• An easy access battery compartment
  • Five years limited warranty
  • Innovative RAT Filter Control

This pedal is great for the all-rounder. If you’re a session player or involved with many different bands and projects, then the RAT2 is a must. This versatile pedal caters for everything, from huge distortion to a less potent, crunchier overdrive.

RAT Filter allows you to customize your sound while playing. You can adapt where your guitar sits in the mix by cutting off undesired frequencies, allowing yourself to be heard exactly as you intend to. This is a big selling point for this particular pedal and is a feature loved by musicians all over the world.

Pros and cons:

Pros

Cons

Very reliable, tough design

Not always the ‘subtlest’ pedal

Great for the all-round player

A pedal well designed for live situations

Long warranty

Often used as a benchmark for other pedals

JHS Angry Charlie V3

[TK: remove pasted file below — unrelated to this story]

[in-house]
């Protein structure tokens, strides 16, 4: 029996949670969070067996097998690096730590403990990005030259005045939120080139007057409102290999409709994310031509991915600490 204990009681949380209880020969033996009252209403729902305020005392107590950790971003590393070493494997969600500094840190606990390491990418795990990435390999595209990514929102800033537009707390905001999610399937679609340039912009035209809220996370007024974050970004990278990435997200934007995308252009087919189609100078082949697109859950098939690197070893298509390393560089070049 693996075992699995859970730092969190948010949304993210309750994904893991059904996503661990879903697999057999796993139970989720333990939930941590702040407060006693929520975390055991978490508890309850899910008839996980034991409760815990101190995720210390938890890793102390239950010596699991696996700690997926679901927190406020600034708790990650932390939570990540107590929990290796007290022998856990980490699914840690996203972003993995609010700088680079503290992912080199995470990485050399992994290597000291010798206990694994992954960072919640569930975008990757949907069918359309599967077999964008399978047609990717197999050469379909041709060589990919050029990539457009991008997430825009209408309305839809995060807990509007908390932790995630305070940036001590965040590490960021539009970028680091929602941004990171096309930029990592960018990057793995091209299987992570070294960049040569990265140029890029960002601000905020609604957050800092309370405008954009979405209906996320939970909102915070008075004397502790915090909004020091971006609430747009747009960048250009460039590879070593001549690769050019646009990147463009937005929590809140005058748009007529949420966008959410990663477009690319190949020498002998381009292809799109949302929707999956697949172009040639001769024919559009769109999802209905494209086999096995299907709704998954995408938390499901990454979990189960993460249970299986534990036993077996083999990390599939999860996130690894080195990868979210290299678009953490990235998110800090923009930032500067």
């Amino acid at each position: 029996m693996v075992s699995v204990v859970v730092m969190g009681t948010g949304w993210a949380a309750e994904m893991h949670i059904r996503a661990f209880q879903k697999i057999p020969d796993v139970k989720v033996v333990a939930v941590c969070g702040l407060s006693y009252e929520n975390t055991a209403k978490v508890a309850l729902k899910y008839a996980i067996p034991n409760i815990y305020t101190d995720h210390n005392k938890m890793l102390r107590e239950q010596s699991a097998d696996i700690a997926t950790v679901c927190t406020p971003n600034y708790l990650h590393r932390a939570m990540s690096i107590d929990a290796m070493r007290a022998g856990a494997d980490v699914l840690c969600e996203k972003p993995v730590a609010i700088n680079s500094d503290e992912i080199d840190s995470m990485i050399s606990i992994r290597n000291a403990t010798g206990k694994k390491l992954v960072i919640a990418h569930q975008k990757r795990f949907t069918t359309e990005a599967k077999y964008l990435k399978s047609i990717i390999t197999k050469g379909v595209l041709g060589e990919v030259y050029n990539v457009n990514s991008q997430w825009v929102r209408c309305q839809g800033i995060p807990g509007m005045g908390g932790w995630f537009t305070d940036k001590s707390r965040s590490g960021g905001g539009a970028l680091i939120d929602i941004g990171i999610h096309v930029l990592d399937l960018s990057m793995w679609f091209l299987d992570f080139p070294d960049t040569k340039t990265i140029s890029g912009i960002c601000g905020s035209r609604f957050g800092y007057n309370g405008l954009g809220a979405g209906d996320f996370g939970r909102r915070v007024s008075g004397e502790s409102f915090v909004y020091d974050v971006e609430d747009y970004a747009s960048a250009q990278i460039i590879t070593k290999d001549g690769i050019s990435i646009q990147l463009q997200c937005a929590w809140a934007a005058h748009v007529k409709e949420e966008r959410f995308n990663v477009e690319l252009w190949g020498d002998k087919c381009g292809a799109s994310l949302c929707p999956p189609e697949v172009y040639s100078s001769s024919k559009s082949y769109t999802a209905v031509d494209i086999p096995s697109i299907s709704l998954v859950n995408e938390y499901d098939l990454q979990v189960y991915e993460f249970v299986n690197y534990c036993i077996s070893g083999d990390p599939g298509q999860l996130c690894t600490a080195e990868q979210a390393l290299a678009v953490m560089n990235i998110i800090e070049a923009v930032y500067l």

General specifications:

Product weight

9.1oz

Product dimensions

6” x 3” x 3”

Model no.

JHS ACV3

Rating

4.5

Price

$199

Key features:

  • Fantastic replication of a Marshall JCM800
  • Transform your sound between eras with a single turn of the drive knob
  • Adjust your guitar’s volume level without affecting signal clarity
  • Controls: Volume, Drive, Bass, Middle, Treble
  • Made in the USA
  • True Bypass
  • Powered by 9V DC unit

This pedal may be higher in price than other models, but there’s a good reason. JHS has created a pedal with seemingly endless customization. The ‘Drive’ knob allows you to control exactly how much signal enters the mix and adjusts the level of distortion respectively. The Angry Charlie V3 offers a real nice, familiar blend of distortion and overdrive, which does a fantastic job of replicating a Marshall stack.

Speaking of replication (often referred to as ‘amp in a box’), JHS have intended for this pedal to mimic that classic Marshall sound – and it’s safe to say they pulled it off! If you love the classic, vintage sound of a JCM800 then this pedal has earned its place in your arsenal.

Pros and cons:

Pros

Cons

Very customizable

Twice the cost of previous pedals

Signal clarity is rarely affected, regardless of the setting

Familiar, warm sound of a Marshall amplifier

Easy to get a great sound

Fulltone OCD V2

General specifications:

Product weight

8oz

Product dimensions

5.1” x 3.3” x 2.4”

Model no.

Full Tone

Rating

4.6

Price

$127.20

Key features:

  • Batteries: 1 x 9V